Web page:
NEW DELHI: Arguably the high point of Prime Minister Narendra Modi trip to the Russian town of Ufa for the Shanghai Cooperation Organisation (SCO) Summit, his hour-long bilateral talks with Pakistan PM Nawaz Sharif, got the Opposition worked up in lather. Former J&K Chief Minister Omar Abdullah tweeted a request “no chest thumping please”; and JD(U)’s Pawan Varma, a former diplomat, advised all sundry not to look for “breakthroughs”, big or small.
This was in response not to the talks, but it being termed “breakthrough” and “paradigm shift” by the BJP. The Congress was most scathing among the Opposition parties, calling the Joint Statement by the two Foreign Secretaries as “nothing but a diluted rehash’’ of earlier ones, from Atal Bihari Vajpayee-era onwards.
If Sharif got it from Pakistan Opposition for not getting Jammu and Kashmir mentioned once in the text of the Joint Statement, the Indian PM was at the receiving end of the Opposition ire for agreeing to more “voice samples’’ exchange request of Islamabad vis-à-vis the Mumbai 26/11 trials, particularly for Zekhiur Rehman Lakhvi’s case. The party blue over this one issue, the Mumbai terror investigations were done and the evidence gathered and sent to Islamabad, during the UPA years.
“Now to agree to reopen the issue, fresh exchange of voice samples, is a dilution of our position which has always been Islamabad’s intention. So what have we gained?’’ Congress spokesperson Anand Sharma asked, even suggesting that it was done to pave the way for Modi’s proposed visit to Pakistan for the 2016 Saarc Summit.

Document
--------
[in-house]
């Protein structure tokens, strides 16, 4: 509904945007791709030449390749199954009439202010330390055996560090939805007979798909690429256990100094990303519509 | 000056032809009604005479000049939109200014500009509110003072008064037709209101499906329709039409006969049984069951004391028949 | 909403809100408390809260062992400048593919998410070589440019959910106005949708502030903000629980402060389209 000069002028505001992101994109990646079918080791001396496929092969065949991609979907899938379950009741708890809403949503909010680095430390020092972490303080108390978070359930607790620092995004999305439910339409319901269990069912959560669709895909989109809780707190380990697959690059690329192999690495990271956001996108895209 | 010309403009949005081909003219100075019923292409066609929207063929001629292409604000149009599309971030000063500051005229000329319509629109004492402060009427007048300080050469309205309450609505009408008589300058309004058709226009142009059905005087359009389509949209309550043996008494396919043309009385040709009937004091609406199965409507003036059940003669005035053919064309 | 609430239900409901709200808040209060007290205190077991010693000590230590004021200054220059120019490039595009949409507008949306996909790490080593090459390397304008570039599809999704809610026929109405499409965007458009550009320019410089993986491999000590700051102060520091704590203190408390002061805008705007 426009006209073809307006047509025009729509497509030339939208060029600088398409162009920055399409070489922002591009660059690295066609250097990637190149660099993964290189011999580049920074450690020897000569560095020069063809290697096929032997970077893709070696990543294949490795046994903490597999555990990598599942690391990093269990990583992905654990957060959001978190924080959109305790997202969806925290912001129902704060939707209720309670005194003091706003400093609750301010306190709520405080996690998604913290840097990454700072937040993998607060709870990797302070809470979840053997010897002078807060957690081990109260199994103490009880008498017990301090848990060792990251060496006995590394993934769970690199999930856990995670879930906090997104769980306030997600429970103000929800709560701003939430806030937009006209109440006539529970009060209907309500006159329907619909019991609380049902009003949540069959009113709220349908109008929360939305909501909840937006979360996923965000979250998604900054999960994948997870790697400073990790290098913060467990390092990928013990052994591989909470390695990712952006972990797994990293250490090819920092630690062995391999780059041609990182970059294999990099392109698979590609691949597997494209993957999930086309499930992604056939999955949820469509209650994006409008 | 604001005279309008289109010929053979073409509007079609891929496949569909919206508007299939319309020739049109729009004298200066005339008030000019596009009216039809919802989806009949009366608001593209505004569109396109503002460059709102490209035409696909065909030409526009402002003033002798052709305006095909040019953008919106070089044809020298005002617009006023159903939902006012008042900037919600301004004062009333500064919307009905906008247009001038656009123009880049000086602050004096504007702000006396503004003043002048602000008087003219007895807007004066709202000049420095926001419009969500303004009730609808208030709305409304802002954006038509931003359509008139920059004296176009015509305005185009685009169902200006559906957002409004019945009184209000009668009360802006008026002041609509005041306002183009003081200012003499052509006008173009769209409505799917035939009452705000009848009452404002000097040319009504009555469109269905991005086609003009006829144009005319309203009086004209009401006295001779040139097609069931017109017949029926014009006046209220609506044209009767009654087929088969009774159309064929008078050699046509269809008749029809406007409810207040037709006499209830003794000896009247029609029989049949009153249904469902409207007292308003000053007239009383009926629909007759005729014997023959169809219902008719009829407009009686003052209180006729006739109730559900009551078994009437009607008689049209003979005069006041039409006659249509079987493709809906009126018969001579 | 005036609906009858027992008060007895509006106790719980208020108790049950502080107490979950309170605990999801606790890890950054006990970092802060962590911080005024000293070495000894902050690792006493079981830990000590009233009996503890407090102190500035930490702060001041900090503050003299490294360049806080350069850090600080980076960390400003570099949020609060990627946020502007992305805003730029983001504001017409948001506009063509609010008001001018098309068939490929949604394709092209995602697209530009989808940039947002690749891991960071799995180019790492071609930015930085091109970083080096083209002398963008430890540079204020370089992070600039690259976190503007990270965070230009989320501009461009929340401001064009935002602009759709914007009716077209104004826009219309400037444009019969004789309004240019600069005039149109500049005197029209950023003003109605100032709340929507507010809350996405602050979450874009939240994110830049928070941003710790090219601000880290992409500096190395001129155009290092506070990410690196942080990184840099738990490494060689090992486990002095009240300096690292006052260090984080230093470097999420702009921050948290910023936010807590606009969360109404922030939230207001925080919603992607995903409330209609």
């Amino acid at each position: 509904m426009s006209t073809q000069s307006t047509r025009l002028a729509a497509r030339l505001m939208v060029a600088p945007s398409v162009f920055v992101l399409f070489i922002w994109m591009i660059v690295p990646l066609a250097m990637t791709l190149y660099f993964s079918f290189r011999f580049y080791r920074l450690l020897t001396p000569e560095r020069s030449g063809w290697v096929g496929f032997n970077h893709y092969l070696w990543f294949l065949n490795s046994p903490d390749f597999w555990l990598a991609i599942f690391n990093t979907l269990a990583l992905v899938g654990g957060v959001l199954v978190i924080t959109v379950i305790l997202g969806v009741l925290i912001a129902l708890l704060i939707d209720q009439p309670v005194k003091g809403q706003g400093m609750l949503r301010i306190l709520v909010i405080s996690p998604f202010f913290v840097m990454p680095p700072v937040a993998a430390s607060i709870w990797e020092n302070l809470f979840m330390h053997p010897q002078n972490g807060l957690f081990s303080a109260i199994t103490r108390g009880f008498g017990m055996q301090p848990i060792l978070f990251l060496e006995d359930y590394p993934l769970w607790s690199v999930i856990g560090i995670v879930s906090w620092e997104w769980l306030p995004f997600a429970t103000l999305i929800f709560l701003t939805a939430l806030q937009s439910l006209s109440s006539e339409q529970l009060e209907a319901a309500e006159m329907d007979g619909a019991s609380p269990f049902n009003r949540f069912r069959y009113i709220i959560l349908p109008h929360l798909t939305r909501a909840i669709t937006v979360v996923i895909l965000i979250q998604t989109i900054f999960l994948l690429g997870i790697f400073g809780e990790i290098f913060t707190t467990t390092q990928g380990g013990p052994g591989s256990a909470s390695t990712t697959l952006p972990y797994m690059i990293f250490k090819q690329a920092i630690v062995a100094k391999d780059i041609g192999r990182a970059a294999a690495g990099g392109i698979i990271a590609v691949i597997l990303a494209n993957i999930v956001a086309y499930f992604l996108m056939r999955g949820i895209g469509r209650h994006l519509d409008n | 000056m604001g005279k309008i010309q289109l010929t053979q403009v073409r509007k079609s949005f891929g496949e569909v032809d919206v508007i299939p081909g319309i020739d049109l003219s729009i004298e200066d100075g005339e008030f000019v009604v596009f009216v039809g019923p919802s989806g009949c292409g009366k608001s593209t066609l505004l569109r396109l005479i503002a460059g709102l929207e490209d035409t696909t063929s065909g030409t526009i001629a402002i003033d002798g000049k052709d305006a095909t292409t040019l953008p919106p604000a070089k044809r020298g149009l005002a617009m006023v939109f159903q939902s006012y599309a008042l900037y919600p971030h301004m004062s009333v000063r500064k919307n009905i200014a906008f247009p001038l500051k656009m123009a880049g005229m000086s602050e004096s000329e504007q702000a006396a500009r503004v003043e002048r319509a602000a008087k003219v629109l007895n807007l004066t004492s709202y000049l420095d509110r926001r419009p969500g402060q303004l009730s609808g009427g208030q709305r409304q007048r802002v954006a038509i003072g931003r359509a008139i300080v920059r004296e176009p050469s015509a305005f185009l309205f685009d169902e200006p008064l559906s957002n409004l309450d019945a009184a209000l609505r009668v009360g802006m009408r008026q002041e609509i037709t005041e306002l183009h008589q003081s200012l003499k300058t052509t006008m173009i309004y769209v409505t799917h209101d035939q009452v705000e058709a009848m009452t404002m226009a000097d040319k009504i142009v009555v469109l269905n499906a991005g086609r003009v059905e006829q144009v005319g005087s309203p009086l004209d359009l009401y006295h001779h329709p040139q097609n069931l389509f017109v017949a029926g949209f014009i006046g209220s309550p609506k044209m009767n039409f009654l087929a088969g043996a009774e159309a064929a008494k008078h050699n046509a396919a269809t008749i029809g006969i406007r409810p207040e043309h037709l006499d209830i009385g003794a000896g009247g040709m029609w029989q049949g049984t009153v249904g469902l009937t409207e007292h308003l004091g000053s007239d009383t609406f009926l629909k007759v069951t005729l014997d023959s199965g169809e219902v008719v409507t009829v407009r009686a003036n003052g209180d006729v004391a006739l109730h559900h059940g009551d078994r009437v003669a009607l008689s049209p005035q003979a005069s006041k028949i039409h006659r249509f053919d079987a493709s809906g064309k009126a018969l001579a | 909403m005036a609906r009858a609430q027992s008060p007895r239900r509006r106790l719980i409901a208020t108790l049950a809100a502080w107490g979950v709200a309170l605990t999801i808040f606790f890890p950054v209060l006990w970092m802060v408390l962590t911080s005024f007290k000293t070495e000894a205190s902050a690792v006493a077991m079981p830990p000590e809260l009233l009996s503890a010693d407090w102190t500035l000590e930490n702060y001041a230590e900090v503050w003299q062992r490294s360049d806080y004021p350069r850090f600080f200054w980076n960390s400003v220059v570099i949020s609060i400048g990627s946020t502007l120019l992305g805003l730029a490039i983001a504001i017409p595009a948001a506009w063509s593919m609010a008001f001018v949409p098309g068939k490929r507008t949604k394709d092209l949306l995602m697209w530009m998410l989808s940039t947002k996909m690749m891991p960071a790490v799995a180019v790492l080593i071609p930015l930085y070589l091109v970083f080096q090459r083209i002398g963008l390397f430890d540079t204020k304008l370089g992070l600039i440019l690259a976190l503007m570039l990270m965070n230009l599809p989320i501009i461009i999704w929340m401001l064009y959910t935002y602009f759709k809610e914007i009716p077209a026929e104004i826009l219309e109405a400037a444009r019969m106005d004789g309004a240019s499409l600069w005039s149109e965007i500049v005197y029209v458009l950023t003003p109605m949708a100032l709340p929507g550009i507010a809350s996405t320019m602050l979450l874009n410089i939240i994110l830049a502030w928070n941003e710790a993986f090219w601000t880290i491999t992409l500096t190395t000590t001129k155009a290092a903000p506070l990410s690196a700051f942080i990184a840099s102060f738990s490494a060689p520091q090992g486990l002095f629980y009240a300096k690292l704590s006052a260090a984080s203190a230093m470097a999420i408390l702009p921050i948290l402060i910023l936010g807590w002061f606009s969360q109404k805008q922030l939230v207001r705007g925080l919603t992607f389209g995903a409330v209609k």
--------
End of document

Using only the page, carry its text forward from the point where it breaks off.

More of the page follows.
The Opposition also raised eyebrows over the first item of the Joint Statement--the attempt to make the National Security Adviser-level talks part of the structured dialogue. Pointing to the Joint Statement which said that the two NSAs will meet in New Delhi next to discuss all the outstanding issues, Sharma said, “India-Pakistan dialogue, requires diplomacy.’’ While the current India NSA is in an intelligence expert, his Pakistani counterpart Sartaj Aziz, is an economist.
Manishankar Aiyar said, “The NSAs have a narrow remit. The Indo-Pak relations have wide ramification and wider gambit. It requires composite dialogue coordinated by Foreign Secretaries,” Aiyar said.
Another former diplomat, JD(U) spokesperson Varma, also found the move to a bit curious. To make the NSA talks, “A continuous process that happens outside the gambit of structured dialogue”, he felt was “rather unusual”, unless this was to keep it tied to terrorism-related cases.